Of course, Victoria Spivey would never be as well-known as her male counterparts, nor would her music be fresh on the minds of country music listeners when another song featuring a killer woman topped the charts twice. Vicki Lawrence first recorded “The Night the Lights Went Out in Georgia,” and Reba McEntire covered it twenty years later. Tanya Tucker also sang a version, but its lyrics differ from the original. Like Mary Ann and Wanda, the narrator is never caught – her brother is punished for her crime. This murderess counts two victims under her belt, and proudly claims the law will never find the body of her sister-in-law.

Most of these songs were written by men, indicating that even when the overt motivation of the character has nothing to do oppression, the patriarchy is still dictating the plot. In the second type of murder ballad, a man wrote one of the most well-known figurative versions. “Bang Bang (My Baby Shot Me Down)” was written by Sonny Bono for Cher, whose version has been eclipsed in the past decades by Nancy Sinatra’s haunting take.

While the singer isn’t shot or strangled or buried in the woods, the imagery deliberately evokes death. At least Mary Ann and Wanda are active participants – here, Cher or Nancy can only react to her baby’s decisions. Florence + The Machine recently recorded a song of this type, and it is much more literal. Unfortunately, it does not subvert any cliches in the way that “Bang Bang (My Baby Shot Me Down)” or “The Body Electric” does. The video even features the faceless killer stepping on Calla lilies – the funeral flower.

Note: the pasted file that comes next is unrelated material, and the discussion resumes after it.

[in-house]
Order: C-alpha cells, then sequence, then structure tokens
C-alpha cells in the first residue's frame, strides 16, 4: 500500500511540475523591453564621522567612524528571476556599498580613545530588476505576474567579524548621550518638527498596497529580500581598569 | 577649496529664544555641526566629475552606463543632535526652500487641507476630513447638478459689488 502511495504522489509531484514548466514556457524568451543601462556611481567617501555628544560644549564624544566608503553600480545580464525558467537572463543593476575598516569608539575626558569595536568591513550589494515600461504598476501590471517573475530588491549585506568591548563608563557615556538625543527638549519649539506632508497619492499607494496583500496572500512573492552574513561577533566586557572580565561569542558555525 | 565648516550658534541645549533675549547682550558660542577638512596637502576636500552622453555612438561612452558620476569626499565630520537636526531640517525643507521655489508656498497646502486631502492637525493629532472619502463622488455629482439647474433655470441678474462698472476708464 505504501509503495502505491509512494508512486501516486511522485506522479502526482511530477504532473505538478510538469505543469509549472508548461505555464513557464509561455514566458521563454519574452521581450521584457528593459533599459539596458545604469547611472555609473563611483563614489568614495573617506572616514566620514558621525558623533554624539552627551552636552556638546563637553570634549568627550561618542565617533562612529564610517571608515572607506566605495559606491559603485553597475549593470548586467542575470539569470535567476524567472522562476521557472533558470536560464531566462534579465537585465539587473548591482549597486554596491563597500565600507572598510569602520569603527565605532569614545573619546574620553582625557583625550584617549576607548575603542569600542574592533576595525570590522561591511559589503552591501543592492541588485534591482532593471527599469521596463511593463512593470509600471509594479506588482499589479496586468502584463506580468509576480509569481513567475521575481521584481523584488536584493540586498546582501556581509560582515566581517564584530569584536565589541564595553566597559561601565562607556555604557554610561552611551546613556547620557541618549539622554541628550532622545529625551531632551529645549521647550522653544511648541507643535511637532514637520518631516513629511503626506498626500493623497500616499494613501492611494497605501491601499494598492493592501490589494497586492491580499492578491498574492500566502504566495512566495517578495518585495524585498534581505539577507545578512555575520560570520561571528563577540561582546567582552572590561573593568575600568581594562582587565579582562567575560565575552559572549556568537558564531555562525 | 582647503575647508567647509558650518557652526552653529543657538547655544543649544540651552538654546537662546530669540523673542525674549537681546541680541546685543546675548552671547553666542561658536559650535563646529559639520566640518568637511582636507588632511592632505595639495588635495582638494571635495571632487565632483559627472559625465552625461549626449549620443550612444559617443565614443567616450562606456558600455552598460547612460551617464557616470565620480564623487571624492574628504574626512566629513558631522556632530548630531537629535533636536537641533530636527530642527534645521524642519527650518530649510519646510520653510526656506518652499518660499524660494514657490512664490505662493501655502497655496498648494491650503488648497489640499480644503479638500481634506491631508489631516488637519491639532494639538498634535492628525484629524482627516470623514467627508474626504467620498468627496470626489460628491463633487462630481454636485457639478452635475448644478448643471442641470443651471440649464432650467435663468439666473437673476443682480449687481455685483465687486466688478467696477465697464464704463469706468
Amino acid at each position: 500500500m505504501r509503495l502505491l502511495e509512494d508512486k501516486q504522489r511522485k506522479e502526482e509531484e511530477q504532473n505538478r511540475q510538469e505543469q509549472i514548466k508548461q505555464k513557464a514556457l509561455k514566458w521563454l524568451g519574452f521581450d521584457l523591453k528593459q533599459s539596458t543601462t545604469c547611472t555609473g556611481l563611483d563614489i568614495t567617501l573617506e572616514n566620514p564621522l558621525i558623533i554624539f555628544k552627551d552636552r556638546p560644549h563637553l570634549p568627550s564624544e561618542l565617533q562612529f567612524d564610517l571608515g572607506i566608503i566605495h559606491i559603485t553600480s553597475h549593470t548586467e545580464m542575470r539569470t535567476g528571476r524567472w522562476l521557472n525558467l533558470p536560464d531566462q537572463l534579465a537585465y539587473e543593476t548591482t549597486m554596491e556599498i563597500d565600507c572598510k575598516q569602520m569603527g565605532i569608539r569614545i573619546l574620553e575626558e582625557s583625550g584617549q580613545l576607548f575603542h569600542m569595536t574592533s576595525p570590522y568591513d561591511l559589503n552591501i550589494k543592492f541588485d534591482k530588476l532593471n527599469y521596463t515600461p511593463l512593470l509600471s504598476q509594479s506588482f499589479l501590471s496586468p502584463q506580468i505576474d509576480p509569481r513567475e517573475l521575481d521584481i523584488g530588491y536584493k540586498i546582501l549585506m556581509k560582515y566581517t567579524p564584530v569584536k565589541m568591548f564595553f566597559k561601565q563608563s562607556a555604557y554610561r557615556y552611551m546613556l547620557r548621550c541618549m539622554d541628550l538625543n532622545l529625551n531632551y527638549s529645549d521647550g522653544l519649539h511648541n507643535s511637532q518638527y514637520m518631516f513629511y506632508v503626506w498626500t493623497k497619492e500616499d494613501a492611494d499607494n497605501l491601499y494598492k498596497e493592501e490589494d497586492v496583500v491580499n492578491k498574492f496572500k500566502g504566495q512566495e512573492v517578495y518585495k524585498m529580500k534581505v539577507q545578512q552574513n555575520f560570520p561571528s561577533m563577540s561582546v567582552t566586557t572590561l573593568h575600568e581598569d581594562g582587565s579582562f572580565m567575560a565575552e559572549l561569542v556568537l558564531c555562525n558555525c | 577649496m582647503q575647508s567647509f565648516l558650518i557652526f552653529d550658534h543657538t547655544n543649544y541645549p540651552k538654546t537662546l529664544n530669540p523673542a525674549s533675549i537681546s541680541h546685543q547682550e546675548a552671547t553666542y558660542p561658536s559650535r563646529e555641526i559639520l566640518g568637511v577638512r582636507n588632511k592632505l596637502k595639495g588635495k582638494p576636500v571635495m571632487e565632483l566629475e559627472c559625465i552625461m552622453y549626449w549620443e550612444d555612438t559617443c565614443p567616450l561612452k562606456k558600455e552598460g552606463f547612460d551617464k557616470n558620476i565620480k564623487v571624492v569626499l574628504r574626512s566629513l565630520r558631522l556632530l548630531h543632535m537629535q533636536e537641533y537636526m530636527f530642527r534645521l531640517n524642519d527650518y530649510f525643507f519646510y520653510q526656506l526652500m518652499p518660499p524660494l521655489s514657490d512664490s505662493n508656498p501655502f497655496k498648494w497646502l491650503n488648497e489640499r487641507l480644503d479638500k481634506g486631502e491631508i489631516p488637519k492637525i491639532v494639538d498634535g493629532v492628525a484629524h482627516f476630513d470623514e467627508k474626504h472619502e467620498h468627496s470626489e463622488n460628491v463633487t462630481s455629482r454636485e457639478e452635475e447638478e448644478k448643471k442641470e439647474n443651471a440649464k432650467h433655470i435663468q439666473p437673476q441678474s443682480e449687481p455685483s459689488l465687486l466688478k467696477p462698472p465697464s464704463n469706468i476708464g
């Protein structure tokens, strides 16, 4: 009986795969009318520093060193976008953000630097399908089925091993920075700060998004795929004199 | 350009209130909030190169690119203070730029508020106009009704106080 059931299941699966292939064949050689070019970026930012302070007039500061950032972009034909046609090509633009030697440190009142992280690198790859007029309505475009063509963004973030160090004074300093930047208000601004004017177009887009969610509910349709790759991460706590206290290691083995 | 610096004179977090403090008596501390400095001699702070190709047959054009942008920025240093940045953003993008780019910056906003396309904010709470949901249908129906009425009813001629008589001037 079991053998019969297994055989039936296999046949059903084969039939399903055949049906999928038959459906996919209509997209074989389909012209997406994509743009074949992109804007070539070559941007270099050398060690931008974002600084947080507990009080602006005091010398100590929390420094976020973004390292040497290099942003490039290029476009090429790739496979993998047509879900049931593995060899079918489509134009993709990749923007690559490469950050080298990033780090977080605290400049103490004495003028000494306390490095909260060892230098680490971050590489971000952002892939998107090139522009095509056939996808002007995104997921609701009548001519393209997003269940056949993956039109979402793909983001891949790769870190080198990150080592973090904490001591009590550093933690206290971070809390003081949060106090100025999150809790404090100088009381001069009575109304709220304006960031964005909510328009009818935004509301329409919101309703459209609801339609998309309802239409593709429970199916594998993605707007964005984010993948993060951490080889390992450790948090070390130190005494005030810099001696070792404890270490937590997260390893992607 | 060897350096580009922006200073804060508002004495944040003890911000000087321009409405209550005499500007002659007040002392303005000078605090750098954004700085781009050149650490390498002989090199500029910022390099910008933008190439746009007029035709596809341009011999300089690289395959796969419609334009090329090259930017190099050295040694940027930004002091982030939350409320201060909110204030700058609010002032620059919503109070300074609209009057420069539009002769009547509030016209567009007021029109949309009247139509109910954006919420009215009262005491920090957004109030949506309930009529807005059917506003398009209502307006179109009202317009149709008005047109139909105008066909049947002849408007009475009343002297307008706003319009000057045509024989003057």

I’m appreciative of Hurray for the Riff Raff’s response to murder ballads in “The Body Electric.” This song directly confronts the fetishization Chelsea discussed, without painting her victim as incapable, or a scorned or battered woman seeking revenge. Songwriter Alynda Segarra manages to humanize both the victim and the killer she’s working to do exactly what she sings: settling the score.

I think Segarra’s song also reflects potentially positive shifts in our society. While rates of violence against women are still disturbingly high, and state and federal legislators unrelentingly go after women’s rights, some laws are making it easier for victims to escape, get help, and start their lives over. A California law went into effect this year to allow domestic violence victims to break leases quickly and more easily, and the state recently became the seventh to provide protection for abuse victims from employment discrimination. Seven out of fifty isn’t such a great number, each gain is helpful. Of course, I would be more satisfied if all states had these laws, or if they were implemented nationally more quickly, but I’ll continue to cheer each progressive step.

[You can find Katherine P. Hudson on Twitter.]

Dead Women Tell No Tales

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A few weeks ago I saw Hurray for The Riff Raff in New York City, and one part of the show particularly struck a chord with me. Frontwoman Alynda Lee Segarra announced that the song she was about to play off of her new album was a response to “murder ballads,” a disturbing trope in country music where men croon about killing (or, mostly killing women). I ran the gamut of emotions while hearing this, because I hadn’t realized at that point just how often I was expected to identify with the male murderer, instead of the female casualty. (The song she performed, by the way, is called “The Body Electric”.)